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If Bevo and the Longhorns head to the SEC, it will have major ripple effects throughout the state.
The Gators will get more money but a tougher schedule. FSU and Miami will have more recruiting challenges. USF and UCF might be left out.
The Sooners and Longhorns took the first formal step toward joining the Gators in the SEC on Monday morning.
The former Florida Gator gave the Americans a lead they never relinquished, swimming the first leg in a blistering 47.26 seconds.
The Longhorns and Sooners seem on the verge of leaving the Big 12 for the SEC. Jimbo Fisher has some advice for them.

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  1. If Bevo and the Longhorns head to the SEC, it will have major ripple effects throughout the state.
  2. Oklahoma topped Florida in the Cotton Bowl last season. They're expected to be conference opponents soon.
  3. Oklahoma and Florida have a history of playing each other, including the 2008 national title game. Could they become SEC rivals?
  4. Texas and Oklahoma have been talking with Southeastern Conference officials about leaving the Big 12 and joining the SEC, according to a report published Wednesday in the Houston Chronicle.
  5. Alabama's early schedule has a strong Florida flavor, which means big-time opportunities for the Gators and Hurricanes.
  6. Alabama coach Nick Saban said he's looking forward to opening this season against Miami.
  7. Georgia football coach Kirby Smart will finally beat Alabama to win the SEC, according to at least one preseason prognosticator.
  8. Mississippi coach Lane Kiffin is proud of his dad's success and glad to have him on his staff.
  9. Vols coach Josh Heupel speaks to reporters during SEC media days Tuesday in Hoover, Ala.
  10. Florida and LSU have played some recent classics, but that doesn't mean the crossover system should continue.
  11. Presumptive Gators starter Emory Jones will be a factor in some of the state's biggest games of the season.
  12. Florida's Zachary Carter, a Hillsborough High alumnus, will try to lead the Gators' defensive rebound in 2021.
  13. Gators coach Dan Mullen spoke with reporters Monday at SEC media days in Hoover, Ala.
  14. Florida head coach Cam Newbauer speaks during the Southeastern Conference women's NCAA college basketball media day in Birmingham, Ala., in this Thursday, Oct. 18, 2018, file photo. Florida women's basketball coach Cam Newbauer stepped down Friday, July 16, 2021, for “personal reasons," the school announced, a surprising move that came six weeks after he signed a three-year contract extension.
  15. Howard University president Wayne A. I. Frederick, left, speaks with NCAA president Mark Emmert as the Senate Commerce, Science, and Transportation Committee prepares to hold a hearing on athlete compensation and federal legislative proposals to enable college athletes to monetize their name, image, and likeness June 9 at the Capitol in Washington.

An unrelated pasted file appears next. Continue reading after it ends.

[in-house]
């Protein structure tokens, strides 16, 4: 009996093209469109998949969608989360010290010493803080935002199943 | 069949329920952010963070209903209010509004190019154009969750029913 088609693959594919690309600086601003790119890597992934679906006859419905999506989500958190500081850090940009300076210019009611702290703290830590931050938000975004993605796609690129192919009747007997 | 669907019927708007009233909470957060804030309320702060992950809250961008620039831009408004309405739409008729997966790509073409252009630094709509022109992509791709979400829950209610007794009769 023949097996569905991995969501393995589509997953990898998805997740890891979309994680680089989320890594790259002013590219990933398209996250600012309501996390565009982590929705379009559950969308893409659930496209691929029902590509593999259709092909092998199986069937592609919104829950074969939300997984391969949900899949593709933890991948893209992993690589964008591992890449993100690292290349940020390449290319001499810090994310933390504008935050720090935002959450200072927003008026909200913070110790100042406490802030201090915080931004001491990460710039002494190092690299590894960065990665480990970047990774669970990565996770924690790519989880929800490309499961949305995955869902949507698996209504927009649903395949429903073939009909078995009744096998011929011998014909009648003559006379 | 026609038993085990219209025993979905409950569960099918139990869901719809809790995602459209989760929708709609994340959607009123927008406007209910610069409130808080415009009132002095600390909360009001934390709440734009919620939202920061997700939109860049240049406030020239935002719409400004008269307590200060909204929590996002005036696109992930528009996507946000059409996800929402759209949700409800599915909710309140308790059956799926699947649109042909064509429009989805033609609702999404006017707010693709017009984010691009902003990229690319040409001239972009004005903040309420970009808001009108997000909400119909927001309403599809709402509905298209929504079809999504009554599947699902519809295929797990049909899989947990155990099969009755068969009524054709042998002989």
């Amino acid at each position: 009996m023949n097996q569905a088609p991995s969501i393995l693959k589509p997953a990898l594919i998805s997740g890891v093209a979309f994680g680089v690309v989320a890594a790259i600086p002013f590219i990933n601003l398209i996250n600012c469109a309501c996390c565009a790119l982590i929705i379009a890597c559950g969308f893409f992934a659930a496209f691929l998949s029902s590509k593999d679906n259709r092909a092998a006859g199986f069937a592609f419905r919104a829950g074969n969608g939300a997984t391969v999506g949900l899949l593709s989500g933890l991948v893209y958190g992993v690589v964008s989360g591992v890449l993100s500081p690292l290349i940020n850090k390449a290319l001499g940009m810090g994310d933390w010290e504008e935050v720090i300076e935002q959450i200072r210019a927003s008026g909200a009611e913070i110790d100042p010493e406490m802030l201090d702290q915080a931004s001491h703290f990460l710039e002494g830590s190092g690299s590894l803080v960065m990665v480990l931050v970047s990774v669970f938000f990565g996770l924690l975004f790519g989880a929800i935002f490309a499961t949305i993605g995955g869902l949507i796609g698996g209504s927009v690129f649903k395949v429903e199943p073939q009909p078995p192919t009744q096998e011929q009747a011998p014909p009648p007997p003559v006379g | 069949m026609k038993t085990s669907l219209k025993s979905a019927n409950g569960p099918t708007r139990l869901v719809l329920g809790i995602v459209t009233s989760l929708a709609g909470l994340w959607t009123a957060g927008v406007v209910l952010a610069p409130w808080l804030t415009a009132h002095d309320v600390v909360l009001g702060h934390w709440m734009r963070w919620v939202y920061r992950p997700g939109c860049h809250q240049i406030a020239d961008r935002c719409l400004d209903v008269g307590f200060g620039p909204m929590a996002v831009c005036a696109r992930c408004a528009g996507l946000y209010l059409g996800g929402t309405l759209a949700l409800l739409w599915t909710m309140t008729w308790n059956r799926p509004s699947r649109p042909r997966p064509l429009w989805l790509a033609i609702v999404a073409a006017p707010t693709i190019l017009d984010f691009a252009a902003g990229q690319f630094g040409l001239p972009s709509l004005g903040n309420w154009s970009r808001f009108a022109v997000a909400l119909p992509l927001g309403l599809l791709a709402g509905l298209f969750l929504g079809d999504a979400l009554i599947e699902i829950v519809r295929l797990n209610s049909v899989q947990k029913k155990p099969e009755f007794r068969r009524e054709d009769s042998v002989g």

16. Bobby Finke gets ready to compete in the men's 1,500-meter freestyle at the U.S. Olympic Swim Trials. He ended up winning the event to qualify for Tokyo.
  17. Manny Diaz and the Miami Hurricanes are the state's top team in ESPN's Football Power Index.
  18. As Rice halfback Dicky Maegle runs down the sideline on an apparent 95-yard touchdown run, Alabama's Tommy Lewis (42, far left), who was not in the game, gets ready to make the tackle.
  19. Every Miami Hurricanes player on scholarship will reportedly be able to make an endorsement deal with a mixed martial arts academy.
  20. USF tight end Mitchell Wilcox is one of the hundreds of players who participated in the East-West Shrine Bowl at Tropicana Field. It's moving to Las Vegas for 2022.
  21. Eight-time All-American Alyssa Baumann, a Florida gymnast, could join other high-profile female athletes in good position to capitalize on their name, image, likeness.
  22. Nicholas Petit-Frere, a Berkeley Prep alumnus at Ohio State, and a Tampa tech company signed one of the first deals of the name, image and likeness era.
  23. The NCAA Board of Directors approved one of the biggest changes in the history of college athletics, clearing the way for athletes to start earning money based on their fame and celebrity without fear of endangering their eligibility or putting their school in jeopardy of violating amateurism rules that have stood for decades.
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